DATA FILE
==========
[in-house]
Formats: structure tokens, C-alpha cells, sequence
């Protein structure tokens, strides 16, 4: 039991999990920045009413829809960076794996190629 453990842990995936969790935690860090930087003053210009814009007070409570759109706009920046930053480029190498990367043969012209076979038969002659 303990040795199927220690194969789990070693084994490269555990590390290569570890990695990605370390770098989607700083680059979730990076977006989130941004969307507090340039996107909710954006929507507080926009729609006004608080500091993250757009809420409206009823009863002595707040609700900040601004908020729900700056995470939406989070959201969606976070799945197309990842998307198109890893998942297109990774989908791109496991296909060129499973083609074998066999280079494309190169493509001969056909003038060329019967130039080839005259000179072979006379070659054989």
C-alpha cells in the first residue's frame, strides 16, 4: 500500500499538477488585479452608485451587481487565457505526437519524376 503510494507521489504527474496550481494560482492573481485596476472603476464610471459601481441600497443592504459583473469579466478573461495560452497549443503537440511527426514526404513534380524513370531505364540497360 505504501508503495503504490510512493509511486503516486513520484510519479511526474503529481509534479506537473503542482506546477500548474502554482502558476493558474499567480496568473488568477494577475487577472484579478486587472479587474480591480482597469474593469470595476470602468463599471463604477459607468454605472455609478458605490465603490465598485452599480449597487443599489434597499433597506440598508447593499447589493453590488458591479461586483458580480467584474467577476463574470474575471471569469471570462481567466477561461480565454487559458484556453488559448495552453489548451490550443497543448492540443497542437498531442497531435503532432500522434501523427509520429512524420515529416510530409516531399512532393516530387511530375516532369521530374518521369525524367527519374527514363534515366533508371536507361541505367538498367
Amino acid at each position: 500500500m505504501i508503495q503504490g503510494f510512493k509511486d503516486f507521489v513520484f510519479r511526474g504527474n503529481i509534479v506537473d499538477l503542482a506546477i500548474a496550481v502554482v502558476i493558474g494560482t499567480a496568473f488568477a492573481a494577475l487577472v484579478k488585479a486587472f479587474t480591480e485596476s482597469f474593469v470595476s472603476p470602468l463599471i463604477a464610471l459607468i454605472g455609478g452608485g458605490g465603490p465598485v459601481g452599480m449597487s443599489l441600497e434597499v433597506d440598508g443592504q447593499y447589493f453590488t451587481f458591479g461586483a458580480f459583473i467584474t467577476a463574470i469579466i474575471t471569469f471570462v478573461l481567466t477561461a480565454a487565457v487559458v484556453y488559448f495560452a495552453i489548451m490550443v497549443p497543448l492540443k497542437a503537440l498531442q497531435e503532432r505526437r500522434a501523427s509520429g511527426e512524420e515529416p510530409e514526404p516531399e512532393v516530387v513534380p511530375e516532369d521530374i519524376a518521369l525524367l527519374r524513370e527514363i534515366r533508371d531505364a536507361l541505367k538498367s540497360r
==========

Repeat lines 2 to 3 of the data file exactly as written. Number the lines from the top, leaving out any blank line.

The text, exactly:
Formats: structure tokens, C-alpha cells, sequence
């Protein structure tokens, strides 16, 4: 039991999990920045009413829809960076794996190629 453990842990995936969790935690860090930087003053210009814009007070409570759109706009920046930053480029190498990367043969012209076979038969002659 303990040795199927220690194969789990070693084994490269555990590390290569570890990695990605370390770098989607700083680059979730990076977006989130941004969307507090340039996107909710954006929507507080926009729609006004608080500091993250757009809420409206009823009863002595707040609700900040601004908020729900700056995470939406989070959201969606976070799945197309990842998307198109890893998942297109990774989908791109496991296909060129499973083609074998066999280079494309190169493509001969056909003038060329019967130039080839005259000179072979006379070659054989």